New Rochelle, NY, September 25, 2019--A new study has shown that an interactive avatar, which gives both instructions and feedback on the attention of the learner, can improve the performance of ADHD children on a complex problem-solving task. Researchers concluded that the presence of a virtual avatar providing instruction and feedback can enhance the attention of ADHD children and boost their performance on dynamic measures of intelligence, as reported in an article published in Cyberpsychology, Behavior, and Social Networking, a peer-reviewed journal from Mary Ann Liebert, Inc., publishers. Click here to read the full-text article free on the Cyberpsychology, Behavior, and Social Networking website through October 25, 2019.
The article entitled "Interactive Avatar Boosts the Performances of Children with ADHD in Dynamic Measures of Intelligence" was coauthored by Rosa Fabio, Tindara Capri, Giancarlo Iannizzotto, and Andrea Nucita, University of Messina, Italy, and Nasrin Mohammadhasani, Kharazmi University, Tehran, Iran. Avatars are virtual characters used in online learning environments that have human-like gestures, speech, and behaviors. The researchers showed that the absence of an avatar or the presence of an avatar that only provided instructions did not significantly boost performance among children with ADHD in the dynamic intelligence test. In these tests, the children are given complex problems to solve and gradual assistance to help determine the solution to the problem. Measures of performance depend on how much aid the learner needs to solve the problem.
"Results from this study may assist developers to design more useful educational software, as well as provide guidance for educators on the value avatars might bring to classroom and online training and educational environments," says Editor-in-Chief Brenda K. Wiederhold, PhD, MBA, BCB, BCN, Interactive Media Institute, San Diego, California and Virtual Reality Medical Institute, Brussels, Belgium.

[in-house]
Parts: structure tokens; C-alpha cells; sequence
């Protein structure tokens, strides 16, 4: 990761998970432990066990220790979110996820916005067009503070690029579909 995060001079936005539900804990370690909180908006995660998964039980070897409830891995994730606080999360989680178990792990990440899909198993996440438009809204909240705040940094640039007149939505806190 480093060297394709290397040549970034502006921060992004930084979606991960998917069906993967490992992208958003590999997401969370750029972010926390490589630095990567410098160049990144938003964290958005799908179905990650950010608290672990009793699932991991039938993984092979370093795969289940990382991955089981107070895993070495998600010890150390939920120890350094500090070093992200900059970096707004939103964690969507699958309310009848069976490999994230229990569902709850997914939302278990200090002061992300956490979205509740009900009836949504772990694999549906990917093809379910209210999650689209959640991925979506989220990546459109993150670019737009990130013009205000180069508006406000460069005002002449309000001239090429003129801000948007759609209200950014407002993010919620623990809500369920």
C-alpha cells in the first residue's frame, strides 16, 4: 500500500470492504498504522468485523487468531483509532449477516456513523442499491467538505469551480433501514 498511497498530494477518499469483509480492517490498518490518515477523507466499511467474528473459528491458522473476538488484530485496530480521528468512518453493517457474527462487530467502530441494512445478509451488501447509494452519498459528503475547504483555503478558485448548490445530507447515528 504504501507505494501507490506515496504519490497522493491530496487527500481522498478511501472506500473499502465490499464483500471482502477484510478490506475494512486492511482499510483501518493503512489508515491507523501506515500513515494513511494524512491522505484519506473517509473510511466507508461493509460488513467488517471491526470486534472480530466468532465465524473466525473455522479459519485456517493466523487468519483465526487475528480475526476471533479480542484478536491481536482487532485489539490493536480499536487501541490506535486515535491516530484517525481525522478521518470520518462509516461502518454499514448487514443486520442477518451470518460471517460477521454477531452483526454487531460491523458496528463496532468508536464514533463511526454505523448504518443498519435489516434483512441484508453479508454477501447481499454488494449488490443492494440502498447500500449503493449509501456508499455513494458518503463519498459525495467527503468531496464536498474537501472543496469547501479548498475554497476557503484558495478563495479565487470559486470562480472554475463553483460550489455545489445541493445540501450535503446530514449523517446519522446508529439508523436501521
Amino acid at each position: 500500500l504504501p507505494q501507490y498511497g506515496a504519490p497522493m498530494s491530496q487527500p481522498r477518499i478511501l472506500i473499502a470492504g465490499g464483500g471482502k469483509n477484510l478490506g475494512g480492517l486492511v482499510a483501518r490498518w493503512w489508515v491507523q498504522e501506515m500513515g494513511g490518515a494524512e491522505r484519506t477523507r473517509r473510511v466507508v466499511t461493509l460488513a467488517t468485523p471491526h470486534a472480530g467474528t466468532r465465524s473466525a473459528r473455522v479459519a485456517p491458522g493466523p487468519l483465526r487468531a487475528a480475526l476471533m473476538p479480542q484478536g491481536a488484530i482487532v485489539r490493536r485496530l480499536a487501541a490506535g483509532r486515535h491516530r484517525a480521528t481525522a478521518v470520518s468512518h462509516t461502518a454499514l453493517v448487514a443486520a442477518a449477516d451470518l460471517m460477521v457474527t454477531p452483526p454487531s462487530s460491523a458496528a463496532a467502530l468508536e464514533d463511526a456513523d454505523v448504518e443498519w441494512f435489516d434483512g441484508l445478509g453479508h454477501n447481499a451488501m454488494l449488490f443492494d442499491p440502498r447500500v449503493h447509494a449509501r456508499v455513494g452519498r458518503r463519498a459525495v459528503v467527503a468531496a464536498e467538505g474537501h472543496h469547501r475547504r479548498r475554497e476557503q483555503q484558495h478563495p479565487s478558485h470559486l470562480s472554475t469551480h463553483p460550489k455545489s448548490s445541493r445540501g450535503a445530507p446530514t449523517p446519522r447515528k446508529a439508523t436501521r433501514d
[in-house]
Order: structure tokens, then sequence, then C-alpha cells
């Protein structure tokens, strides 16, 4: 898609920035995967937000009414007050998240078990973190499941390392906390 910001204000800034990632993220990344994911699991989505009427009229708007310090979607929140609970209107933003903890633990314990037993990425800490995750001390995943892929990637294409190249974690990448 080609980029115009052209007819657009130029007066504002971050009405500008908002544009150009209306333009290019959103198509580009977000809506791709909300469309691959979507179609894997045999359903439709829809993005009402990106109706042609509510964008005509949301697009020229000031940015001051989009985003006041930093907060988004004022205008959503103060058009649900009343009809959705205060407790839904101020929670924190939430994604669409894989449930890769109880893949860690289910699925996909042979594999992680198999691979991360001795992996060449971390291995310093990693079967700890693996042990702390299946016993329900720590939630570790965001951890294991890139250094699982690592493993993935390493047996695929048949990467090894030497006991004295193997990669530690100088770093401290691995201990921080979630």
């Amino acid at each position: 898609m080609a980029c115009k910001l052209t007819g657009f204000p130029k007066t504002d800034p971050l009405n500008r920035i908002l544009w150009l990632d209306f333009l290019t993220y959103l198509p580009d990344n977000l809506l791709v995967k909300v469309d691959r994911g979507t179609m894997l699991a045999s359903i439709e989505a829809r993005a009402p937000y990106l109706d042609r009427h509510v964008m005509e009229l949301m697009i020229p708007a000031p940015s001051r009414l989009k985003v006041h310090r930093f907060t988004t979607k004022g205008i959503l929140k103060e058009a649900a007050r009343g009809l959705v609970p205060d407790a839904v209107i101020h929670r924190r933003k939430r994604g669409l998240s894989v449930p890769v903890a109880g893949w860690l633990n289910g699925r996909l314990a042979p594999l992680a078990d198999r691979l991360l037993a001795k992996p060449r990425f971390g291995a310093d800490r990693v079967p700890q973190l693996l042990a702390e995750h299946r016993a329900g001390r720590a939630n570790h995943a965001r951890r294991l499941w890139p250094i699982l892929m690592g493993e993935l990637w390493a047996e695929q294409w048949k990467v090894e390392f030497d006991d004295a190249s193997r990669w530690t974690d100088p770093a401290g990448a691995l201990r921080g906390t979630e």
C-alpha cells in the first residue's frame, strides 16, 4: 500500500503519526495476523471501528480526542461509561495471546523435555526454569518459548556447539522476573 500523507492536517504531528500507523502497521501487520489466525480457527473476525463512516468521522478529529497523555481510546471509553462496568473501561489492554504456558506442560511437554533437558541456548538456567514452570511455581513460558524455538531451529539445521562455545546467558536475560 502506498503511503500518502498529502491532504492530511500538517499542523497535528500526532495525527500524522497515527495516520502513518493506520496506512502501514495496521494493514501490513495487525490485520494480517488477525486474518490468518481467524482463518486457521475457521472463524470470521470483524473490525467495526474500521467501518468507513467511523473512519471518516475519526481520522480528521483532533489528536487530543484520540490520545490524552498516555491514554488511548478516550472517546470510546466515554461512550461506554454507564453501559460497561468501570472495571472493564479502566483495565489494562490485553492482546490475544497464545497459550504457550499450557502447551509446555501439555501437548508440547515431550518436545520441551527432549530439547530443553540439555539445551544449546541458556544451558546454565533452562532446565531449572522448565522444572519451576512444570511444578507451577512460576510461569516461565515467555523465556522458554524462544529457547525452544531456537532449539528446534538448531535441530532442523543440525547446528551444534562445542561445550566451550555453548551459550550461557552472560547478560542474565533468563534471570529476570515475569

About the Journal Cyberpsychology, Behavior, and Social Networking is an authoritative peer-reviewed journal published monthly online with Open Access options and in print that explores the psychological and social issues surrounding the Internet and interactive technologies. Complete tables of contents and a sample issue may be viewed on the Cyberpsychology, Behavior, and Social Networking website.
About the Publisher
Mary Ann Liebert, Inc., publishers is a privately held, fully integrated media company known for establishing authoritative peer-reviewed journals in many promising areas of science and biomedical research, including Games for Health Journal, Telemedicine and e-Health, and Journal of Child and Adolescent Psychopharmacology. Its biotechnology trade magazine, GEN (Genetic Engineering & Biotechnology News), was the first in its field and is today the industry's most widely read publication worldwide. A complete list of the firm's 90 journals, books, and newsmagazines is available on the Mary Ann Liebert, Inc., publishers website.